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rcr

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  1. The AACA Museum Otto has a different engine with blocks cast in pairs, OTTO cast in top water jacket covers and manifolds on R/H side
  2. will you post a photo of the Stutz please. I worked on a Stutz here in Pennsylvania about three years ago and it was sent to the U.K.. If it is the same one I will list what was done.
  3. I did some repairs on a yellow Cole speedster in the Phila. area in the late 80s. The owner only wanted to sell it and I arranged a trade for a 1960 Cadillac convertible which he may still have. I don't remember where the Cole went but it was out of state. It was NOT chain drive but it had been to all the shows in this area for some years, and it was very yellow. It was claimed to be an '11 but I always thought it to be somewhat later although I believe it was r/h drive and I believe it was made up. On another note, Curtis Publishing in Philadelphia used CT electrics up until about 1963 and so
  4. It's a Folberth. Lincoln started use in 1926. Packard also used them as well as many others.
  5. I forgot to mention that you will be unable to pull the switch knob out past the first notch unless you depress the blackout lock button. This button keeps one from inadvertently pulling the switch on to headlights at an unwanted moment. The same goes for the rotary switch. It also has a lockout button. Until you get good at it , it takes two hands to turn the headlight switch on.
  6. Army jeeps most certainly do have brake lights. The master light switch must be in the correct position or there will be no lights at all. If you have a 45 jeep, the rotary switch has an instruction plate behind it. If you have a pull switch it must be pulled out all the way for service stop light. The brake light will only be on the left side and the blackout brake light will be on the right side at the top. Blackout lights will work with the switch pulled out to the first notch. The headlights will work with the switch pulled out to the second notch along with the left taillamp and the left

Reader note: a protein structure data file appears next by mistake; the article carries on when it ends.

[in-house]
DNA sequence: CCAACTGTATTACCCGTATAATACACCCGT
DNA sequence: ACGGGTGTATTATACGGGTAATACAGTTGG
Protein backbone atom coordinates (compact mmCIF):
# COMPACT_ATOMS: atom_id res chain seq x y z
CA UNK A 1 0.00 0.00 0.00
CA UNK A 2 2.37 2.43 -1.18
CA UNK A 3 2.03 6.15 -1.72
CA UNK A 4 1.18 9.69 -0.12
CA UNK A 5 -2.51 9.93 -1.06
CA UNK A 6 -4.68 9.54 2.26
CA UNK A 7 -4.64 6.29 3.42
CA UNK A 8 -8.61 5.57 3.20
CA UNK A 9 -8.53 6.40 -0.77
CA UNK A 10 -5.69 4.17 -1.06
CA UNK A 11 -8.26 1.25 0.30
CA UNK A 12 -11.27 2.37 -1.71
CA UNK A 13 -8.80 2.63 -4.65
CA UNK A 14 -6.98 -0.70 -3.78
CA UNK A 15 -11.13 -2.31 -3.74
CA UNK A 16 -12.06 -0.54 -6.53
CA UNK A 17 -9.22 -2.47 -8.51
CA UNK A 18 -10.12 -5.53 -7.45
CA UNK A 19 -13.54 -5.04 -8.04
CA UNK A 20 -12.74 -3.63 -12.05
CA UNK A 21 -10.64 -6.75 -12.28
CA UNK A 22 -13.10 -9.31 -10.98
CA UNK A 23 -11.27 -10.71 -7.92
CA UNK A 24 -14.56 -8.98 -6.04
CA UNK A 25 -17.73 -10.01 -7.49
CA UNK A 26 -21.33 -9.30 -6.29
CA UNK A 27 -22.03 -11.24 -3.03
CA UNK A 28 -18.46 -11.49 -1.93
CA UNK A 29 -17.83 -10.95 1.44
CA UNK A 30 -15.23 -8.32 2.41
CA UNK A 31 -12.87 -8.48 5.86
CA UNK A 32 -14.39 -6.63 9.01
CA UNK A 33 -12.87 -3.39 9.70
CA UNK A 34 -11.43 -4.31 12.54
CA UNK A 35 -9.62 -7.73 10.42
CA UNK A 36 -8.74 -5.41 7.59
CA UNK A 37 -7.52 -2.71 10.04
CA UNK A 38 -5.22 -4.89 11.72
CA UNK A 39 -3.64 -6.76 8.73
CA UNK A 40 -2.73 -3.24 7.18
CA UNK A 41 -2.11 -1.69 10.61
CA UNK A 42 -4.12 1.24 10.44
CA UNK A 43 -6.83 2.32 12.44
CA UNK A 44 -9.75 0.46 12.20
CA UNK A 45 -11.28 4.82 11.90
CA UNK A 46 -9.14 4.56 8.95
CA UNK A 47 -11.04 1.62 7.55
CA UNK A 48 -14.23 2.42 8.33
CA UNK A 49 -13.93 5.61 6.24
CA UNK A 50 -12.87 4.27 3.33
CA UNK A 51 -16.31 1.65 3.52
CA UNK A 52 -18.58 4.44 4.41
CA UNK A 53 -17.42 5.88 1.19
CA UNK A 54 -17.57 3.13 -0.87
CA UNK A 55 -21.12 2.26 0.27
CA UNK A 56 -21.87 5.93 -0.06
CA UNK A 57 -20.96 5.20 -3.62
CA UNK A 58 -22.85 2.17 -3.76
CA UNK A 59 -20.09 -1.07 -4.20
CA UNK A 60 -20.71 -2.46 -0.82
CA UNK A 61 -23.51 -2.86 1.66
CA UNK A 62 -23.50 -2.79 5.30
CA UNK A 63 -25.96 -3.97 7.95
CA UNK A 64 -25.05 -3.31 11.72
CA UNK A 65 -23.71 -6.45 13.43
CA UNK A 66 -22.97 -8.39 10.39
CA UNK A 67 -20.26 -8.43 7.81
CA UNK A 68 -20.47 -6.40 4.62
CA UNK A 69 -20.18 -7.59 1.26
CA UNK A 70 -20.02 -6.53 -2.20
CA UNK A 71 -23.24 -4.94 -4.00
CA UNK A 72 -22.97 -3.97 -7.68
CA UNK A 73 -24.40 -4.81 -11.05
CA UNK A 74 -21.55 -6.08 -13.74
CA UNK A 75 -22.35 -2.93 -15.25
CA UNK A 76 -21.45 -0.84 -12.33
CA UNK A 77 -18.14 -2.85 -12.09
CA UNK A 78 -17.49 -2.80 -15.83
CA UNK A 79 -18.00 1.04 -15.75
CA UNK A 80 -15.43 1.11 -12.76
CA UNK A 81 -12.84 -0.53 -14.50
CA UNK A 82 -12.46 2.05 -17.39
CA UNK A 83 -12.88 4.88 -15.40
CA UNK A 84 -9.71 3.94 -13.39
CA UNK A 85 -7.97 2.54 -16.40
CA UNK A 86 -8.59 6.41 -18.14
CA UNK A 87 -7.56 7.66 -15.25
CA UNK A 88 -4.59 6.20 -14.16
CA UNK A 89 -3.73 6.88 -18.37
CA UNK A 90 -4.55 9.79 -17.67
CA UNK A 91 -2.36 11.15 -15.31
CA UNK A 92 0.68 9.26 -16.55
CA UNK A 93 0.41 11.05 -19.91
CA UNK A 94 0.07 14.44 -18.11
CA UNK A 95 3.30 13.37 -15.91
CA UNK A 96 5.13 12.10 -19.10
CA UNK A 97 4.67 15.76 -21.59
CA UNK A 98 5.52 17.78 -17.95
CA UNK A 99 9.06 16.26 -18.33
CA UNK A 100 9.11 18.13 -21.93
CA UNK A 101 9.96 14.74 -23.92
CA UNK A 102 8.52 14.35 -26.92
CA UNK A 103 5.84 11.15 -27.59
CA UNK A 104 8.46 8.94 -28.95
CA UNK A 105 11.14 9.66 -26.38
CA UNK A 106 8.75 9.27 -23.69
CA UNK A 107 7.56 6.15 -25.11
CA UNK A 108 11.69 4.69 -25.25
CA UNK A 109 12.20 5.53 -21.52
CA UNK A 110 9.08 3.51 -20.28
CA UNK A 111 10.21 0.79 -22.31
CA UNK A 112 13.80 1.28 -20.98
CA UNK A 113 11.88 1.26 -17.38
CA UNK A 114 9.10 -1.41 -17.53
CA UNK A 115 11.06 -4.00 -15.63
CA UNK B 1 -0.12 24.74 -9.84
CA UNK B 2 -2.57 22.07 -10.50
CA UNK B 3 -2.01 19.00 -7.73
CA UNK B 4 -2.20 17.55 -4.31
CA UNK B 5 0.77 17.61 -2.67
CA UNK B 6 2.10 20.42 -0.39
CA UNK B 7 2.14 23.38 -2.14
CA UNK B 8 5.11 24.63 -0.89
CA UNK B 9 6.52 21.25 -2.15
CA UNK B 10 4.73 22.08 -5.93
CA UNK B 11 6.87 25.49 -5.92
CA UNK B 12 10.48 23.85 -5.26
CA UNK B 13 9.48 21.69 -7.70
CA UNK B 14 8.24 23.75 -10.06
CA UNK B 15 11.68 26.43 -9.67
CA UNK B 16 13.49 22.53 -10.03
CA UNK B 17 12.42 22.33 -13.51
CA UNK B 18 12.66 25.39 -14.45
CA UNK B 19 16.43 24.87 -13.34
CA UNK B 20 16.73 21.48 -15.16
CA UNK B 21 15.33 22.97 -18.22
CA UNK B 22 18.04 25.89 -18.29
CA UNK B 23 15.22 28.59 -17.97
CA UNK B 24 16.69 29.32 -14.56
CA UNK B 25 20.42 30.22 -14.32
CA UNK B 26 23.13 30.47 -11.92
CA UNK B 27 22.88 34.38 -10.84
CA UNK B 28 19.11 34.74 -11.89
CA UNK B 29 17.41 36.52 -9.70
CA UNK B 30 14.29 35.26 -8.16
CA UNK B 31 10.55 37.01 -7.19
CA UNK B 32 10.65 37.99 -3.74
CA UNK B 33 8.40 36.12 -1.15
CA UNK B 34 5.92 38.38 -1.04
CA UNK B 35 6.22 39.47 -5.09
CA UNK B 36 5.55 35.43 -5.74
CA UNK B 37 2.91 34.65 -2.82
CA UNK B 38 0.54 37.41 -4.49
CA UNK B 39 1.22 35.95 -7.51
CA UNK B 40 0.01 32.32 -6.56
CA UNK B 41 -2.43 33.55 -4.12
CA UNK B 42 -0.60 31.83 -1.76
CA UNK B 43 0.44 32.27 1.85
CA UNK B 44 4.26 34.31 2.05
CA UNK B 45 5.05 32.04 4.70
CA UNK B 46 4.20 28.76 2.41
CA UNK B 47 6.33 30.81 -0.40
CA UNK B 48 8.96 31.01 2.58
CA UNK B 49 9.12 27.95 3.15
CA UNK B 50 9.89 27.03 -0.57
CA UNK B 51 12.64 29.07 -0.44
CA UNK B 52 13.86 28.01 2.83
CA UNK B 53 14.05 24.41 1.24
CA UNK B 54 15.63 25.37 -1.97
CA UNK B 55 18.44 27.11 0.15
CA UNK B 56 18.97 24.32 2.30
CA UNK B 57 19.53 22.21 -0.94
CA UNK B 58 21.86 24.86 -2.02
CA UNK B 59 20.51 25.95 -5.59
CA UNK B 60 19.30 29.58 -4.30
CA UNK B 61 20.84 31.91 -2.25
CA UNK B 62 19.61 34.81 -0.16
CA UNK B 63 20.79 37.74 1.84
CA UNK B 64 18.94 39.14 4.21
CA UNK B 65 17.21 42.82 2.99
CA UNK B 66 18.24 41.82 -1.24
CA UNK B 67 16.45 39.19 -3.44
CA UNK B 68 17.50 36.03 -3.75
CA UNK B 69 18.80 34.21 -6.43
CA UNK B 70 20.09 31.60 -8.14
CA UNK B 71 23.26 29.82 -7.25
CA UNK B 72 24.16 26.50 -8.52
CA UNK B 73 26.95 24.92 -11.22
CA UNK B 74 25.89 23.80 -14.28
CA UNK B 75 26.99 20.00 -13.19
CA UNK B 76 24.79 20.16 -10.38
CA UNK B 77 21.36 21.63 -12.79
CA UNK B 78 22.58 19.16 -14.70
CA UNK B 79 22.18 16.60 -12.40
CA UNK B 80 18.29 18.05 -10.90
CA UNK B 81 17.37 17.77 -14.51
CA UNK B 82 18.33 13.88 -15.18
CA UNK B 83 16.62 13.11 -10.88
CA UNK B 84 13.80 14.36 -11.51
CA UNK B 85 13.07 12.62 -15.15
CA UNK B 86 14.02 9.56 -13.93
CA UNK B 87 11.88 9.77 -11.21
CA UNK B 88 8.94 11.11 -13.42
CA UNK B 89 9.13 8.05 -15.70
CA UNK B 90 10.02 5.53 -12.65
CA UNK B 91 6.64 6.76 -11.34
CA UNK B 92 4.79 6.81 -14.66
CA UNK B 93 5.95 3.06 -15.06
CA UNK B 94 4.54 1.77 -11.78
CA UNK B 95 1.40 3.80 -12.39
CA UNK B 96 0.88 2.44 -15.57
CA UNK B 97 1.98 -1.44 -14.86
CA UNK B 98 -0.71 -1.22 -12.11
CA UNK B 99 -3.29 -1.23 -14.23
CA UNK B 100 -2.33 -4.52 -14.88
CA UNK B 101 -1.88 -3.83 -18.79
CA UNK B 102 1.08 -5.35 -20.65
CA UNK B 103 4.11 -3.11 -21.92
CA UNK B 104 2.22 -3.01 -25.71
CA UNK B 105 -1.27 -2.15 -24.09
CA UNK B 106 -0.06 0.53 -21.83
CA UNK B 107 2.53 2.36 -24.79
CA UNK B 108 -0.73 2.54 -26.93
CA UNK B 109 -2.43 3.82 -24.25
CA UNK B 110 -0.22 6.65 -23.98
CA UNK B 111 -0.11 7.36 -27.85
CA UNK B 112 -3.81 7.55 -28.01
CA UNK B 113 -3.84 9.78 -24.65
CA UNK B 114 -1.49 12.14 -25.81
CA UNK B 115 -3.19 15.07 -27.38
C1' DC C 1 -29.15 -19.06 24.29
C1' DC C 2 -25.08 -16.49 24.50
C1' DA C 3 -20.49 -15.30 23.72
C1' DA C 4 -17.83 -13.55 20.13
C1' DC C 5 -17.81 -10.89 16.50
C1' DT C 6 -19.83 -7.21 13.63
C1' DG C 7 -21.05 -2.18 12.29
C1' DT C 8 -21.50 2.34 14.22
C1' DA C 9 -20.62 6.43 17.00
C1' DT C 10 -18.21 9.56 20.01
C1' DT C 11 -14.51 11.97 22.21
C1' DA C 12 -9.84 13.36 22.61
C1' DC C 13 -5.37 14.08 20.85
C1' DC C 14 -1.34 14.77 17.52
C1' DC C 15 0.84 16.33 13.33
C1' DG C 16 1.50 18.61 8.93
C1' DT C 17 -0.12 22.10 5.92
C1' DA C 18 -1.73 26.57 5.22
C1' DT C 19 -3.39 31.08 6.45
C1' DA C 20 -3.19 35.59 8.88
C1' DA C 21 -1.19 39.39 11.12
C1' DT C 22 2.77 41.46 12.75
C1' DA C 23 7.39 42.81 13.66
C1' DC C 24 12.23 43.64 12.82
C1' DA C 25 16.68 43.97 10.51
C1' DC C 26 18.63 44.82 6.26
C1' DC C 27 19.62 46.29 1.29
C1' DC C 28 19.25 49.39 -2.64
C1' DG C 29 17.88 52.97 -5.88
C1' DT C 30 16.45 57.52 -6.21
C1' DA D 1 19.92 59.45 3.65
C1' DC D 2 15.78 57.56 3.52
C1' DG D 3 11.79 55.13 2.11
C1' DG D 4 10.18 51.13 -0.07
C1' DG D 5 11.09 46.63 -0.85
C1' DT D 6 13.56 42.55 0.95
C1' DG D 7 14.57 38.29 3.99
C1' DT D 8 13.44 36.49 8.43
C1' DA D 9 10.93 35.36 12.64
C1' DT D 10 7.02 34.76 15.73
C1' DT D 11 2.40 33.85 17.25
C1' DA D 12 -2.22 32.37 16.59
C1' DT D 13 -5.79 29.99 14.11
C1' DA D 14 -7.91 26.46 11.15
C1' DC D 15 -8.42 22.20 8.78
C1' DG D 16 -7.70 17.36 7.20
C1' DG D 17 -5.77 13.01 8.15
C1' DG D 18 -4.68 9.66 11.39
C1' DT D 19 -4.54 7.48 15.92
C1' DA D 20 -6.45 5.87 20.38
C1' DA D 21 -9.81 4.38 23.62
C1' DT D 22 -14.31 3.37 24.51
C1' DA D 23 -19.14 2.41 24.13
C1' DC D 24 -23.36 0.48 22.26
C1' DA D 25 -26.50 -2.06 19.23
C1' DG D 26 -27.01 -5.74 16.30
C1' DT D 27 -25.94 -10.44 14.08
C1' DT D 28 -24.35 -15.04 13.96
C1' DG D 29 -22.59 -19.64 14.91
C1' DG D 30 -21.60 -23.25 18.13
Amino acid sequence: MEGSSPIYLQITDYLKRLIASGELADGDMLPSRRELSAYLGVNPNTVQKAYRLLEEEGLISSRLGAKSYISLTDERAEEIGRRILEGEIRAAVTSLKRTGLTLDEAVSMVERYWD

7. What year and model of SAXON is the engine and how many cylinders. As I have heard here before, "we like pictures" thank you
  8. I believe that this head also is for late 1929 when spark plug size was reduced
  9. I worked on a Studebaker touring 1923 Big Six looks like a match to this one not positive about the fenders so it might be later than '23
  10. What is it worth is a relative term. Did you have it checked for cracks and does it need to be resurfaced and are the spark plug threads stripped? Is it for sale or is this an auction?
  11. I wish to make an addendum to my previous post about the s/n location on type XXI Autocar engines. 1915 and 1916 have s/n on crankcase. 1917 and 1918 on cylinder flange, all subsequent have s/n on crankcase cover. Since Autocar had a policy of rebuilding and reselling its trucks, any one of these combinations may exist but the numbers will still point to the year of manufacture. If a cylinder was replaced the number may be restamped on the crankcase cover.
  12. This is a type XXIU Autocar truck engine. The s/n will be on one of the cylinder flanges where it bolts to the crankcase. If you get the number, I can tell you the year.
  13. I am wondering if anyone saw this post and might comment on the content?
  14. I finally found my typewritten "announcement of sale of cars" dated October 28, 1949 to all members of AACA, HCC, SCCA, and VMCCA The sale to club members only was held Saturday, November 19,1949 at his garage in Evanston, Ill. 9:00 A.M. to 10:00 P.M. Cars not sold would be available for purchase by mail or telephone and all requests given priority according to order received. 1. FISSON hunting break rear entrance 2 cyl 1895 $3,000. 2. F.I.A.T. runabout 16-20 h.p. 4 cyl 1904 $500.
  15. I have four used W/W Denman 7:00 x 20 in good roadworthy condition $200.
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